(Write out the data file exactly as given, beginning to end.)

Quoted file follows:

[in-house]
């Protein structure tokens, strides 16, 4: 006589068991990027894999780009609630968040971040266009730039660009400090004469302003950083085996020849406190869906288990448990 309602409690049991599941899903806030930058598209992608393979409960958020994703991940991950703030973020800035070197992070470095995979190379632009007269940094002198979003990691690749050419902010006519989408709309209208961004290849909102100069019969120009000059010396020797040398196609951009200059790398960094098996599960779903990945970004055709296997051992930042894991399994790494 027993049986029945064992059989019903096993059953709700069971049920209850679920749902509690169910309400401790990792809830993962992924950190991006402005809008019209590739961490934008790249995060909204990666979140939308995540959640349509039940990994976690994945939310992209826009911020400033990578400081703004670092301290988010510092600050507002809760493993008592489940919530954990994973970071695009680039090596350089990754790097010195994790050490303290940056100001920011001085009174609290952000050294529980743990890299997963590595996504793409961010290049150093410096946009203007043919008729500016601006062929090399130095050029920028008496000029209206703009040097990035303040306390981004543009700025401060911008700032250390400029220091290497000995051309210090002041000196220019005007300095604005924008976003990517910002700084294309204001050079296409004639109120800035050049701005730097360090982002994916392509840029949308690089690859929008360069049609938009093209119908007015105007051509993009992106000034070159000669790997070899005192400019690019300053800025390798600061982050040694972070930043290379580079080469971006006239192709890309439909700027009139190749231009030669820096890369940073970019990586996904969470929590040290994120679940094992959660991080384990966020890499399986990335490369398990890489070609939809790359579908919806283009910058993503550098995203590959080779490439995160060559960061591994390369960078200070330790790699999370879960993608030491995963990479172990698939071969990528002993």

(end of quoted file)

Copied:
[in-house]
């Protein structure tokens, strides 16, 4: 006589068991990027894999780009609630968040971040266009730039660009400090004469302003950083085996020849406190869906288990448990 309602409690049991599941899903806030930058598209992608393979409960958020994703991940991950703030973020800035070197992070470095995979190379632009007269940094002198979003990691690749050419902010006519989408709309209208961004290849909102100069019969120009000059010396020797040398196609951009200059790398960094098996599960779903990945970004055709296997051992930042894991399994790494 027993049986029945064992059989019903096993059953709700069971049920209850679920749902509690169910309400401790990792809830993962992924950190991006402005809008019209590739961490934008790249995060909204990666979140939308995540959640349509039940990994976690994945939310992209826009911020400033990578400081703004670092301290988010510092600050507002809760493993008592489940919530954990994973970071695009680039090596350089990754790097010195994790050490303290940056100001920011001085009174609290952000050294529980743990890299997963590595996504793409961010290049150093410096946009203007043919008729500016601006062929090399130095050029920028008496000029209206703009040097990035303040306390981004543009700025401060911008700032250390400029220091290497000995051309210090002041000196220019005007300095604005924008976003990517910002700084294309204001050079296409004639109120800035050049701005730097360090982002994916392509840029949308690089690859929008360069049609938009093209119908007015105007051509993009992106000034070159000669790997070899005192400019690019300053800025390798600061982050040694972070930043290379580079080469971006006239192709890309439909700027009139190749231009030669820096890369940073970019990586996904969470929590040290994120679940094992959660991080384990966020890499399986990335490369398990890489070609939809790359579908919806283009910058993503550098995203590959080779490439995160060559960061591994390369960078200070330790790699999370879960993608030491995963990479172990698939071969990528002993």